President Donald Trump announced Thursday that he will reimpose tariffs on aluminum imports from Canada, a move reignites trade tensions just a month after his signature North American trade deal took effect.
The U.S. will slap a 10 percent duty on aluminum from Canada after it failed to reach an agreement on quotas on Canada’s exports of the metal, three people familiar with the plan told POLITICO. Trump did not offer details on when the tariffs will start being collected.
“Earlier today, I signed a proclamation that defends American industry by reimposing aluminum tariffs on Canada,” Trump said during a visit to a Whirlpool manufacturing plant in Ohio.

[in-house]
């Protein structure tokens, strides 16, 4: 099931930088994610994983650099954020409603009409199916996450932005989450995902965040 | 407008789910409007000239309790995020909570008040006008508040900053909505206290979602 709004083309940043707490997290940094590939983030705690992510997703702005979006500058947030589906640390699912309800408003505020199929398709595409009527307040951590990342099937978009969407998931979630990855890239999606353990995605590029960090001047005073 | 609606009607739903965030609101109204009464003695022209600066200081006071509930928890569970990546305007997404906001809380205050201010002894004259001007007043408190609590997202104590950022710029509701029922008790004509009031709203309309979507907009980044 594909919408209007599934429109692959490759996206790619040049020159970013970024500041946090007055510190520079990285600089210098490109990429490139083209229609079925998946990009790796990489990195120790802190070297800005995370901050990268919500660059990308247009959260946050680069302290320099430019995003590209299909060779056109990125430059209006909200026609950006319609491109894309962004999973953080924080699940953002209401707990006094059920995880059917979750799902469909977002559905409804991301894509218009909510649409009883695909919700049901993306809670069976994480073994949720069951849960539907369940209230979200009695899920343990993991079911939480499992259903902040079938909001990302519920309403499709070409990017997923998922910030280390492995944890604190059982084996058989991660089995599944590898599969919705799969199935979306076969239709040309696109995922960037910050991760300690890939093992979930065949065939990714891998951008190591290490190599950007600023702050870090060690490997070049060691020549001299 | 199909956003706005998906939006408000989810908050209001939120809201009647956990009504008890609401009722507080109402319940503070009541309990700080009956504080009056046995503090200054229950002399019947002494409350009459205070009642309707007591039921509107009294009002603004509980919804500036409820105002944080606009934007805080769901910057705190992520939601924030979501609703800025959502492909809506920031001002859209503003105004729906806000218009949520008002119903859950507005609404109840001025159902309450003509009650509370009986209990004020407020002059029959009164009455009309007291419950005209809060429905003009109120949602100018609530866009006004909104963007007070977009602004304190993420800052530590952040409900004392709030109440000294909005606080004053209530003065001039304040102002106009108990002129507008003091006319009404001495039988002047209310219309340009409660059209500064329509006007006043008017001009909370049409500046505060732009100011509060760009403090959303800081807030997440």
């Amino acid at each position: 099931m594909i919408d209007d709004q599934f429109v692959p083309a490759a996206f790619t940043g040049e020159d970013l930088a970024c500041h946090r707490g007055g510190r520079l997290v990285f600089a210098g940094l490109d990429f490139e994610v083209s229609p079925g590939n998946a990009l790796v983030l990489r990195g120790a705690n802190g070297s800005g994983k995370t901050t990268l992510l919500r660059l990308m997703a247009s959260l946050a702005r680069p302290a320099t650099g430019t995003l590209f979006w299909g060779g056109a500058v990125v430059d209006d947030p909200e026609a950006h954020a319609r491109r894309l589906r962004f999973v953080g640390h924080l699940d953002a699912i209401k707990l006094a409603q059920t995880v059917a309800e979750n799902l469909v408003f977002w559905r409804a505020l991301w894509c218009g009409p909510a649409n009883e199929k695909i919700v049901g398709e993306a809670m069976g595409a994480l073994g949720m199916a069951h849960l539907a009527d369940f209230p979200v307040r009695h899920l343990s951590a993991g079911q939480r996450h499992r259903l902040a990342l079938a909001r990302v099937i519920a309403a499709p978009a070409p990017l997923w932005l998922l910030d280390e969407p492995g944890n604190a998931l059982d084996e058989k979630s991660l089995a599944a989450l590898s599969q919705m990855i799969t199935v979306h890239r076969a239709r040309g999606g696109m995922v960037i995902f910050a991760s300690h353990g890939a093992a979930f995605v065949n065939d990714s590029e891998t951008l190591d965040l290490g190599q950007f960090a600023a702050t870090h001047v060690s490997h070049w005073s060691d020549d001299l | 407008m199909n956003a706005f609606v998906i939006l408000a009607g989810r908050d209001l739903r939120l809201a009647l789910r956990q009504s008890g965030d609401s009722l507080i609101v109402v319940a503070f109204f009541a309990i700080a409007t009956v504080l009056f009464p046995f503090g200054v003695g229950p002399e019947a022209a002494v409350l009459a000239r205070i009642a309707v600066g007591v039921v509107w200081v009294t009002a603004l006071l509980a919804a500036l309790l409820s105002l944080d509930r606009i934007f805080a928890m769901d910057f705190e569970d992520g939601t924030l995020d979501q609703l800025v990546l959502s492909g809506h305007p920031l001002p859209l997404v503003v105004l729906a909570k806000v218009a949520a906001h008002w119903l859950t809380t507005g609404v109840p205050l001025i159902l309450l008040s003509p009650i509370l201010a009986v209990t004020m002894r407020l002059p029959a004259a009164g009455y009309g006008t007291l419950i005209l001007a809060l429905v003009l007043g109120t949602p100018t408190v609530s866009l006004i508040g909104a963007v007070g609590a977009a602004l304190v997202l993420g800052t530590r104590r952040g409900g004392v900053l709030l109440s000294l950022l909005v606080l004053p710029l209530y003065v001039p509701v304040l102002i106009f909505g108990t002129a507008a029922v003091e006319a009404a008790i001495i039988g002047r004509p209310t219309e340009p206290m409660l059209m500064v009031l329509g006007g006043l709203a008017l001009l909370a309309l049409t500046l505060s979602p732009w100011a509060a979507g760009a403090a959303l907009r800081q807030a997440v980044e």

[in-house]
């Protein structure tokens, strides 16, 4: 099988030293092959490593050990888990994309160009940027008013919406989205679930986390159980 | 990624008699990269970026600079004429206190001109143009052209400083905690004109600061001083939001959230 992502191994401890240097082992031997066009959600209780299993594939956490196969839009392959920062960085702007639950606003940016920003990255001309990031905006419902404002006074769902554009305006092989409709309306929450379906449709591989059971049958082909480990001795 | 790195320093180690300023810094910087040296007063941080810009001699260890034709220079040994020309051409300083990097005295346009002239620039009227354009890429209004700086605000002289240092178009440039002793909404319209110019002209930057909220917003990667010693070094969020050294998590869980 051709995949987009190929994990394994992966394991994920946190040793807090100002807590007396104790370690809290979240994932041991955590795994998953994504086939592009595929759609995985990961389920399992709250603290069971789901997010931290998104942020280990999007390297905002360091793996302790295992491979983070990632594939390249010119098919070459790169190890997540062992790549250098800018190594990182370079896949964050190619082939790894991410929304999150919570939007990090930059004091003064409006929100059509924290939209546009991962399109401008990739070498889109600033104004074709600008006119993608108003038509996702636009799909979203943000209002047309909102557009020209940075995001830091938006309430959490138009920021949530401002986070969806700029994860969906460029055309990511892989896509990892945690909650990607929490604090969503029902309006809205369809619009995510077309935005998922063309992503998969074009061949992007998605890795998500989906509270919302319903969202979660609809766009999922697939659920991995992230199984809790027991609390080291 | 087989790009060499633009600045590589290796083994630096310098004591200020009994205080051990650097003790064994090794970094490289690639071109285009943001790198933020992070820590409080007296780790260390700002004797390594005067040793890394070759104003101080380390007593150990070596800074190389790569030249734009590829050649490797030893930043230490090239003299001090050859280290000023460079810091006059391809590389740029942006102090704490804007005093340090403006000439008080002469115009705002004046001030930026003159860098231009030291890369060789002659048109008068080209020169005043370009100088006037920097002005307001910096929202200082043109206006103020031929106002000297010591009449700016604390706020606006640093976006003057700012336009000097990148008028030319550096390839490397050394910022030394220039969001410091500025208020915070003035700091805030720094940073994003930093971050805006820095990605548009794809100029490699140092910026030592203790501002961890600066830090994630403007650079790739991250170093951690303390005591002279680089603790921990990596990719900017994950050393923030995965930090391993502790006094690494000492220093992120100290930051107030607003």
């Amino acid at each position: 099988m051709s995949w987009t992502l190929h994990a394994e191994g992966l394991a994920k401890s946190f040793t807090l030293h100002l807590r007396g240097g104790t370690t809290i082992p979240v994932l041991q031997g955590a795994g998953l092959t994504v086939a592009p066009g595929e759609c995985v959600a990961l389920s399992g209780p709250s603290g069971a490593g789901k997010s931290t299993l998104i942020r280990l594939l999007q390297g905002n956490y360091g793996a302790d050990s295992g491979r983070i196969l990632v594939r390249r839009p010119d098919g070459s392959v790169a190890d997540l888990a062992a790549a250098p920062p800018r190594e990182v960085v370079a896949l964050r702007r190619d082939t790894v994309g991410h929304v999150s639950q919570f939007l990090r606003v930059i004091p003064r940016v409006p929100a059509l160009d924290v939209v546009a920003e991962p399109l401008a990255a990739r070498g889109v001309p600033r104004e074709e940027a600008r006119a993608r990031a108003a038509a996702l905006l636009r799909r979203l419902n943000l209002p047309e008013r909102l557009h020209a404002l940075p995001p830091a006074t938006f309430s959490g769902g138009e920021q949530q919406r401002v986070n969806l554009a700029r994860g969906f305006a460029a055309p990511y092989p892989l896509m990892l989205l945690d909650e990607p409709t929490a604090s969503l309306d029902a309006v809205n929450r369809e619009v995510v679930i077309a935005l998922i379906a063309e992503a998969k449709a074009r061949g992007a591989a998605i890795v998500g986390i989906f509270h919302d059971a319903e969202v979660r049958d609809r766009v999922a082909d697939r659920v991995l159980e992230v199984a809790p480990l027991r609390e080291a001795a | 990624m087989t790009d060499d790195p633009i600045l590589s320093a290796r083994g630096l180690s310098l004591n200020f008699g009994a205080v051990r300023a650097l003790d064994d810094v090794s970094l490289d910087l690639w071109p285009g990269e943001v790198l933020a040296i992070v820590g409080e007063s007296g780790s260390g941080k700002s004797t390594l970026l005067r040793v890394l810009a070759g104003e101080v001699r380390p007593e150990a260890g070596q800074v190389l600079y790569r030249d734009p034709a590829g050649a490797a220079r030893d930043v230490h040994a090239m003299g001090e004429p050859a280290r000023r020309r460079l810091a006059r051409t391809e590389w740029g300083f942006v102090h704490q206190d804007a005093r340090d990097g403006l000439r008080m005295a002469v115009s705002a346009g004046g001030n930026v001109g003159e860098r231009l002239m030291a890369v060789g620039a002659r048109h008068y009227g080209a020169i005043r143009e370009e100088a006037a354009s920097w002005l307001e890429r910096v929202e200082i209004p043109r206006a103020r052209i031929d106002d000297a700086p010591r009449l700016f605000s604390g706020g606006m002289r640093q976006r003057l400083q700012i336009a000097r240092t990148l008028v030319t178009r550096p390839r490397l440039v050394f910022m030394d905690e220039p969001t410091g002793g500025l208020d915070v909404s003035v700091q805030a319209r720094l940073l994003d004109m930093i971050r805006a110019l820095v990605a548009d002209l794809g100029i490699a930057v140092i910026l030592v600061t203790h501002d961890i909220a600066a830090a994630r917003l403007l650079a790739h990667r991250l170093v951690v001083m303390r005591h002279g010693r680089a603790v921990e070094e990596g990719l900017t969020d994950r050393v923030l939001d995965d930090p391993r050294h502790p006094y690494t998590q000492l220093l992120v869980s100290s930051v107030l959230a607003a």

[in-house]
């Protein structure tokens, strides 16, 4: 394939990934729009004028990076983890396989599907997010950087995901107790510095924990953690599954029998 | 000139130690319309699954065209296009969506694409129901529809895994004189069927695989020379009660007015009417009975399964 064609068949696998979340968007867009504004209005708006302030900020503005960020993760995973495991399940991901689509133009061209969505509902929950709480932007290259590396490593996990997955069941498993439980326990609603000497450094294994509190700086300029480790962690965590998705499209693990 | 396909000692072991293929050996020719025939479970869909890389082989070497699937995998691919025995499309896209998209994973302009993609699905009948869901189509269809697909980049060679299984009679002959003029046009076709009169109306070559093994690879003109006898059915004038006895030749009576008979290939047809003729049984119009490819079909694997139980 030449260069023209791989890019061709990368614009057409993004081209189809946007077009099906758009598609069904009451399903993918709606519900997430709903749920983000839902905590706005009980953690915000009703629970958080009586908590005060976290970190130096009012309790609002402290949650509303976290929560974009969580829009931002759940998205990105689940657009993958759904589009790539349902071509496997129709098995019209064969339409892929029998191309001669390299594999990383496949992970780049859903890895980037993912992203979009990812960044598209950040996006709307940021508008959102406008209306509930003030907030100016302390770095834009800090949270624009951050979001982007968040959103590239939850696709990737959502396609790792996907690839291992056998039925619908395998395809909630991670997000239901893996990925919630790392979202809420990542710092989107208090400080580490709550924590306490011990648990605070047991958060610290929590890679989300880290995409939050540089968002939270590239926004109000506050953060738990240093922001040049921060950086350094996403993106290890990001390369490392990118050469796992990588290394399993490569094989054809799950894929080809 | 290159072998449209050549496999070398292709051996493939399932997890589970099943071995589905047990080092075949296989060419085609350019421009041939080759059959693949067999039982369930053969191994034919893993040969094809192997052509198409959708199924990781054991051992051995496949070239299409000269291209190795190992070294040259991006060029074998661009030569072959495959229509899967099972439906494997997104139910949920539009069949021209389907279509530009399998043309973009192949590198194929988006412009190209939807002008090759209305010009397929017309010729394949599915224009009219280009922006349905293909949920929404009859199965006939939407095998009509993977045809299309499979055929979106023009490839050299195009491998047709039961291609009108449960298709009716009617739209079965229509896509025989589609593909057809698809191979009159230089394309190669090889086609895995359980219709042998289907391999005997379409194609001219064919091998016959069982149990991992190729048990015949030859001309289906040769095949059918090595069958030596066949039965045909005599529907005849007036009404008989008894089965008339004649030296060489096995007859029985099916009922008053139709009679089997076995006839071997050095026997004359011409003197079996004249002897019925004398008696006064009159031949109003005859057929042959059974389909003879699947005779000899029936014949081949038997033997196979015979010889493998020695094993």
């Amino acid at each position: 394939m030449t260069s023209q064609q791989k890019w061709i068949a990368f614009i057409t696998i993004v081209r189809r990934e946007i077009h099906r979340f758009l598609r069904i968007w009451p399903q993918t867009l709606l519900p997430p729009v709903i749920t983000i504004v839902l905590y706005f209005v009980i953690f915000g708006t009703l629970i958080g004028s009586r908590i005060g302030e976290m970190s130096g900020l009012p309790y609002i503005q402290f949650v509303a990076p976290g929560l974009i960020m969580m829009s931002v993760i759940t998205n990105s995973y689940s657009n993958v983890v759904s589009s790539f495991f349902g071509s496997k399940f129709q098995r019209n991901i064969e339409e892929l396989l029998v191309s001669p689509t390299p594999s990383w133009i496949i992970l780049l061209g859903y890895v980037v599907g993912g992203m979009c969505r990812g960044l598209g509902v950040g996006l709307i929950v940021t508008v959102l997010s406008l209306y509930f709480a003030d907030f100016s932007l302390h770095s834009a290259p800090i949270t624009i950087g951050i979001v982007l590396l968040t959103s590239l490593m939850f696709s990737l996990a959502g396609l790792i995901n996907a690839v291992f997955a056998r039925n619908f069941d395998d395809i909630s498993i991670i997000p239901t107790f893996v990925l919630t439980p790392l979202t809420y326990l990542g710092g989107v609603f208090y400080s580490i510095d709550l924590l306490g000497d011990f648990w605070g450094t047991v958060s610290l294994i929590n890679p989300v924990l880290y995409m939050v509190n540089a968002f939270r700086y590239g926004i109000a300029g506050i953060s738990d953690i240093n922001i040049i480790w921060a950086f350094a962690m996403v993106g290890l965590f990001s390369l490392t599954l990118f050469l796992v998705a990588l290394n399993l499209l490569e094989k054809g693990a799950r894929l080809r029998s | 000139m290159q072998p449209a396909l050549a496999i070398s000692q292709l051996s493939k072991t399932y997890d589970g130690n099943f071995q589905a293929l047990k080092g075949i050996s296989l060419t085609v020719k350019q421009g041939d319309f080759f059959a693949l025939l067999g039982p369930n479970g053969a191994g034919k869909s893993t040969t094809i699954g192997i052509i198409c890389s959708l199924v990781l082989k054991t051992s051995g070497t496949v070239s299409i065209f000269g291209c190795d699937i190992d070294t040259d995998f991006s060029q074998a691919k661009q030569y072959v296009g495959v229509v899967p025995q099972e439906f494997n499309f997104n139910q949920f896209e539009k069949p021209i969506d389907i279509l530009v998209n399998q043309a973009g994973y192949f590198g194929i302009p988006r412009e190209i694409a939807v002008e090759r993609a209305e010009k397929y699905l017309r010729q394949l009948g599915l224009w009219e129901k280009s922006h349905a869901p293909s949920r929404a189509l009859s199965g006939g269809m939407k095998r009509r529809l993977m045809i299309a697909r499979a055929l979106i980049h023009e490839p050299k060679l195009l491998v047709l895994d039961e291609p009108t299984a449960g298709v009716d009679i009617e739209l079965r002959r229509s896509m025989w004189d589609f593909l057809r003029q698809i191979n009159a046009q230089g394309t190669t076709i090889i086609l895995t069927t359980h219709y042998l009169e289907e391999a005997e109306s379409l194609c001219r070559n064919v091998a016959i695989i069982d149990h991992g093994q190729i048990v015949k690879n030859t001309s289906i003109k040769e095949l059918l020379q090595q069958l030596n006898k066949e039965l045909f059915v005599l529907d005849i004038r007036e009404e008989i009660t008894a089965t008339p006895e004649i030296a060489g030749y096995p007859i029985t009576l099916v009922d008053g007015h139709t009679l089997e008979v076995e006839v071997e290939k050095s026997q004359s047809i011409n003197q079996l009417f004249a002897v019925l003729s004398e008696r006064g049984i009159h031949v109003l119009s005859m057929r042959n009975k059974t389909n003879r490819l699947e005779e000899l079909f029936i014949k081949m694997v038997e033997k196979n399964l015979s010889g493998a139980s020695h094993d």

“Canada was taking advantage of us — as usual,” he added.
The proclamation has not yet been made public, so it is unclear if the reintroduced tariffs apply to all aluminum imports from Canada or only certain kinds of products.
Trump’s move comes just after the president’s largest trade achievement — the replacement deal for NAFTA — entered into force on July 1. It was a much-celebrated date for officials in all three countries after more than two years of tense negotiations between the governments and in the U.S. Congress.